Robeson received his law degree in the winter of 1923. He found employment as the only Black attorney in the law office of a Rutgers alumnus in New York. Robeson soon quit this job at Stokesbury and Associates at Law and his law career altogether when a stenographer refused to take dictation from a Black man; she purportedly used a racial epithet. Fortuitously during his brief employment at the law firm, Paul had taken various roles at Harlem’s storefront theaters, learning the fundamentals of acting. The musical Taboo had a short booking on Broadway and played briefly in England during the summer of 1922 with Paul as the male lead. The English version was called Voodoo. It was the story of a wandering Black minstrel, Tim, who, through his transformation as an African Voodoo King, magically removes a curse on the mute granddaughter of the plantation’s mistress and brings rain to the drought-stricken land.

In 1923 Paul leaped at the offer of a role with the avant-garde Provincetown Players as Jim Harris in Eugene O’Neil’s new play All God’s Chillun Got Wings, which opened in New York in 1924 as one of the repertory theater’s alternating plays. Chillun’s treatment of an interracial marriage undermined by hostile social forces provoked a backlash among white politicos.

The O’Neil play best suited to Paul’s immense talents was The Emperor Jones, with Paul in the role of Brutus Jones, a Pullman porter whose criminal activity lands him in prison and hard labor breaking rocks, which he escapes by killing a guard. Reinventing himself, Jones becomes the emperor of an island in the West Indies whose corruption provokes a revolution that culminates in his death by suicide as drumbeats from the jungle boom offstage.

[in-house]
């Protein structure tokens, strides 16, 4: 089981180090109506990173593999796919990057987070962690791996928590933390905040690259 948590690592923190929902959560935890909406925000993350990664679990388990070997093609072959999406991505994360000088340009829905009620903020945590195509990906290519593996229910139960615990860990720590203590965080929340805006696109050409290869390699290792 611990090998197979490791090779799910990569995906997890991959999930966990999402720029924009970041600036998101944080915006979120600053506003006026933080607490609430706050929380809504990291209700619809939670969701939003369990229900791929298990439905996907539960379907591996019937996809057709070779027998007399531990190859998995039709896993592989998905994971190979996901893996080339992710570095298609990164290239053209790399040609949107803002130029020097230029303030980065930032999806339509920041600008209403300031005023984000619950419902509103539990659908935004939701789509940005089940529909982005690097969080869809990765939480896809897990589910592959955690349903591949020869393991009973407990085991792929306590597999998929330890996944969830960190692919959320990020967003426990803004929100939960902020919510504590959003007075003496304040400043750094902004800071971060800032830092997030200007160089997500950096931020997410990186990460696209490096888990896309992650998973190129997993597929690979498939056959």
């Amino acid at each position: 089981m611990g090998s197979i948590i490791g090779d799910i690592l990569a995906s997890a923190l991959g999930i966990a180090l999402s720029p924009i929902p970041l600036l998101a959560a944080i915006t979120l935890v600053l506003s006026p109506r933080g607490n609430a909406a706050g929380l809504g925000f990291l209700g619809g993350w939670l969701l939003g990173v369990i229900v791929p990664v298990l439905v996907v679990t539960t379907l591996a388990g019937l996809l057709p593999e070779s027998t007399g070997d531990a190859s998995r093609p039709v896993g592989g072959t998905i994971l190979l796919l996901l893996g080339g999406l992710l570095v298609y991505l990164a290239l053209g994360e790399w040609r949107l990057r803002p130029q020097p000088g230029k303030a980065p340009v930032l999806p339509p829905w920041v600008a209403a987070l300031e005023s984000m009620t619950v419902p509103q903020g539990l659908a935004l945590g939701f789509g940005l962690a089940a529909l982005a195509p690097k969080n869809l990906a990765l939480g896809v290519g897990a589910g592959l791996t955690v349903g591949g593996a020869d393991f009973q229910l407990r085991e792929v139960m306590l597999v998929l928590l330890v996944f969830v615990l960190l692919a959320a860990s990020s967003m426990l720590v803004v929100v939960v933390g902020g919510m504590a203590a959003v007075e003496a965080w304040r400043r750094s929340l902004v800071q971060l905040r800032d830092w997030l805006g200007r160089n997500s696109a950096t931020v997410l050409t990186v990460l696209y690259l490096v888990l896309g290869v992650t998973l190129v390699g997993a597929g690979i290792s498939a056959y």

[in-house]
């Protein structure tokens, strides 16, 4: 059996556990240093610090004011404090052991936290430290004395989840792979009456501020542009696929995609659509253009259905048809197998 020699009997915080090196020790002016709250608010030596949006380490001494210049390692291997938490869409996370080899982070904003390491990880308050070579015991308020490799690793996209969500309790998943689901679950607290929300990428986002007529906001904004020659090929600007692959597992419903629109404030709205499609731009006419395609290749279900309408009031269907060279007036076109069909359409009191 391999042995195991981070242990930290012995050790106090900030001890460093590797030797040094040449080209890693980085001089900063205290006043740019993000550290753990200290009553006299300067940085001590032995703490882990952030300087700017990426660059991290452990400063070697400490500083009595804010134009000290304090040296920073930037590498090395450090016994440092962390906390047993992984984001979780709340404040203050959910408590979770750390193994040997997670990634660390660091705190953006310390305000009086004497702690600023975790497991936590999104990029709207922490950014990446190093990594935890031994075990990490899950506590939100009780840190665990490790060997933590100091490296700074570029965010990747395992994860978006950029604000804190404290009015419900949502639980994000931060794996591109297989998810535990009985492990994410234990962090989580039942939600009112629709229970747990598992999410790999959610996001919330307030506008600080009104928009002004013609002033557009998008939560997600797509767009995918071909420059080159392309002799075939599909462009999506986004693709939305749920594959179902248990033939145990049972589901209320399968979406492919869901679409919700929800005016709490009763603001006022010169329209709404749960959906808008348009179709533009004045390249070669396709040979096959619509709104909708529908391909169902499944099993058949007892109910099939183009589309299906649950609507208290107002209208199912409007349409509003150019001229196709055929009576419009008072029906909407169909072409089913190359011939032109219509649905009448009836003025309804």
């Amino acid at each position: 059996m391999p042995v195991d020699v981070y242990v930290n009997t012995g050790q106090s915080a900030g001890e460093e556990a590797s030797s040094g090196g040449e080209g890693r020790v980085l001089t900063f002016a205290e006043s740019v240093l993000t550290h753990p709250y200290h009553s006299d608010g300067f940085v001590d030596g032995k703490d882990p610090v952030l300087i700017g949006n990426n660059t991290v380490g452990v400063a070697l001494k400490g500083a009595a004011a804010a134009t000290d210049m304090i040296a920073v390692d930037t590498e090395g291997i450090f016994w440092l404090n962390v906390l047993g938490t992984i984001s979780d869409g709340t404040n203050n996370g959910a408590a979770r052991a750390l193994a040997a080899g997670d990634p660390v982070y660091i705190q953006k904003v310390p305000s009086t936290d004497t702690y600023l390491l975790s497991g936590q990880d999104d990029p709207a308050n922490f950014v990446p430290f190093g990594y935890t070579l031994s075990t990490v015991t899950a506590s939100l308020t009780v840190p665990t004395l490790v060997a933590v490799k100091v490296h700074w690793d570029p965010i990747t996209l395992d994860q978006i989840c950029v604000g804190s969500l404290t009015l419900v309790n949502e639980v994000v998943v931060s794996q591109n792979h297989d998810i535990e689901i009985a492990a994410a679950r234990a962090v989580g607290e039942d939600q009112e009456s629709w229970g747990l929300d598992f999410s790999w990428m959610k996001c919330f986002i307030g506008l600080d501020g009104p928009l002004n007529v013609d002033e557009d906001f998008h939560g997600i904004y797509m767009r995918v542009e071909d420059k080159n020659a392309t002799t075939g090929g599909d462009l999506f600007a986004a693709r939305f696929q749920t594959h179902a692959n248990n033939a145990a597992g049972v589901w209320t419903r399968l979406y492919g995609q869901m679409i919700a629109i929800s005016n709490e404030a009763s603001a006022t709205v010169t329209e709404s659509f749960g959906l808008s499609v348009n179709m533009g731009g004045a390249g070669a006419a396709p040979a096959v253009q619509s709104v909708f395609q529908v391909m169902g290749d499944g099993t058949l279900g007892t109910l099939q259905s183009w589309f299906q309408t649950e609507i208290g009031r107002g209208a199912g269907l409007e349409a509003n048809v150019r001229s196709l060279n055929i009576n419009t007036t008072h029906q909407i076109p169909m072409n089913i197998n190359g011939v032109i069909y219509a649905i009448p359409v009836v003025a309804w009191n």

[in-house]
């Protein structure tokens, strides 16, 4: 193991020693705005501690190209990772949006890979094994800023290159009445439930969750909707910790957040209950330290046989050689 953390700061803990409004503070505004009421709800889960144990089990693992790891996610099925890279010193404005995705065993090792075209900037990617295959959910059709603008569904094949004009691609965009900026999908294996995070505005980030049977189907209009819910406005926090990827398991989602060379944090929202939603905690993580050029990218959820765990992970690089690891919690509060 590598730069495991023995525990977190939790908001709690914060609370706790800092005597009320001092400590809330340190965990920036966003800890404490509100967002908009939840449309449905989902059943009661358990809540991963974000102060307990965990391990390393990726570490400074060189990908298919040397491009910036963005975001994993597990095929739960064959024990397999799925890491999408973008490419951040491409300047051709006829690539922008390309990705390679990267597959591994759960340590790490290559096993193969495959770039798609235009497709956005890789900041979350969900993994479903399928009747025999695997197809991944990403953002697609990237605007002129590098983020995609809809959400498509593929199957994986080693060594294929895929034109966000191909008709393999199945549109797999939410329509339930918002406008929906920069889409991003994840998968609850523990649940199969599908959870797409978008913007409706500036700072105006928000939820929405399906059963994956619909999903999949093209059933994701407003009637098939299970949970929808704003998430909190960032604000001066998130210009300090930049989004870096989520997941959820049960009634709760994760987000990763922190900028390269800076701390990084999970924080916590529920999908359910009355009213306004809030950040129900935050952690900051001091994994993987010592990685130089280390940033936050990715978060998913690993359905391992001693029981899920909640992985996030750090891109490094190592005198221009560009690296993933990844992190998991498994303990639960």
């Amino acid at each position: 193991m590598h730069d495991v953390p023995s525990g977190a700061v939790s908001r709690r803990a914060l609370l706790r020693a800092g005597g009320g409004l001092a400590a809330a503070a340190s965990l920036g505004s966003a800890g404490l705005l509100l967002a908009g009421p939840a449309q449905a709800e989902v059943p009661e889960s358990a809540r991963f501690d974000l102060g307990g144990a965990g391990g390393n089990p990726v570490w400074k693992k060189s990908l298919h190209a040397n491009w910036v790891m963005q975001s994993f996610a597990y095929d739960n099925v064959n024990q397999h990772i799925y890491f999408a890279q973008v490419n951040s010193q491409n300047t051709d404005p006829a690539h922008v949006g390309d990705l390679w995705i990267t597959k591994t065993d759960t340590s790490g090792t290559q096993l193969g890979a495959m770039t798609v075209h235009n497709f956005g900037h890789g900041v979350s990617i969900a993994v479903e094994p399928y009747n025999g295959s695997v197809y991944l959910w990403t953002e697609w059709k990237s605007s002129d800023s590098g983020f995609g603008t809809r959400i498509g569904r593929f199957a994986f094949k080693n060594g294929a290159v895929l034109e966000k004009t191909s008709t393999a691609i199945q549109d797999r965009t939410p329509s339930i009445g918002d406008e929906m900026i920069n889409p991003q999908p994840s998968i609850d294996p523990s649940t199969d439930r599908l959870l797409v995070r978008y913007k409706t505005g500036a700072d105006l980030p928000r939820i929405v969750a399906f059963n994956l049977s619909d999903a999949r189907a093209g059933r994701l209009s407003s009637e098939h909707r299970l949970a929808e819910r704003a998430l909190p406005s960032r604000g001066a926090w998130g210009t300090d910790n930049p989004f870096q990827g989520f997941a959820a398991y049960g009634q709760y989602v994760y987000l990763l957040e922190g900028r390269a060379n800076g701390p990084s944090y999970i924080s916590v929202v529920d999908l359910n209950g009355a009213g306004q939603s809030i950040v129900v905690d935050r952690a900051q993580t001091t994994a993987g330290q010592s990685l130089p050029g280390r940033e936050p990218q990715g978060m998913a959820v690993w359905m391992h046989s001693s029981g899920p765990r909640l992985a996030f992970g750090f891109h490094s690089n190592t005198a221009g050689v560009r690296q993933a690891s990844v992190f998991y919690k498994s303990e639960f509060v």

Incredibly, Robeson had to master two roles simultaneously—Jim in Chillun, Brutus in Emperor Jones—with Essie rehearsing him relentlessly. When the Black press criticized him for playing Emperor Jones, which they said pandered to negative stereotypes of African Americans, Robeson replied that his commanding performance as a tragic Black protagonist was a big step above the lackey “Sambo” roles traditionally assigned to Black actors. He considered it a step toward his ultimate goal of portraying authentic Black characters. Chillun and Emperor Jones had profitable runs in alternate weeks in 1924.

After a performance of Emperor Jones, the young sculptor Antonio Salemmé approached Robeson with a lucrative financial offer to pose for the artist. Intermittently for the next two years, Paul sat for Salemmé. A giant statue of Robeson, completed in 1926, stood for a year in the Palace of the Legion of Honor; in 1930, the Philadelphia Art Alliance rejected Salemmé’s offer of the statue, as the executive committee feared a violent white backlash over the public display of a naked Black man. “We sculptors don’t sell many statues in Philadelphia,” Salemmé told reporters.4

The year 1924–25 saw the birth of the Harlem Renaissance, with Robeson and his accompanist and arranger Lawrence Brown, whom he had met in London, counting themselves among the district’s Black cultural luminaries. The Robesons cultivated deep friendships with Walter White of the NAACP and James Weldon Johnson and his wife, Rosamond. Drawn to the historical roots of contemporary Black culture, he adapted his splendid bass baritone voice to interpret Negro spirituals, which bonded him to the Johnsons. Their circle also included white artists and literati. Entranced by Paul’s singing, one of the Harlem Renaissance’s impresarios, Carl Van Vechten, introduced the Robesons to his inner circle of friends which included, among others, the composer George Gershwin and the writer Theodore Dreiser.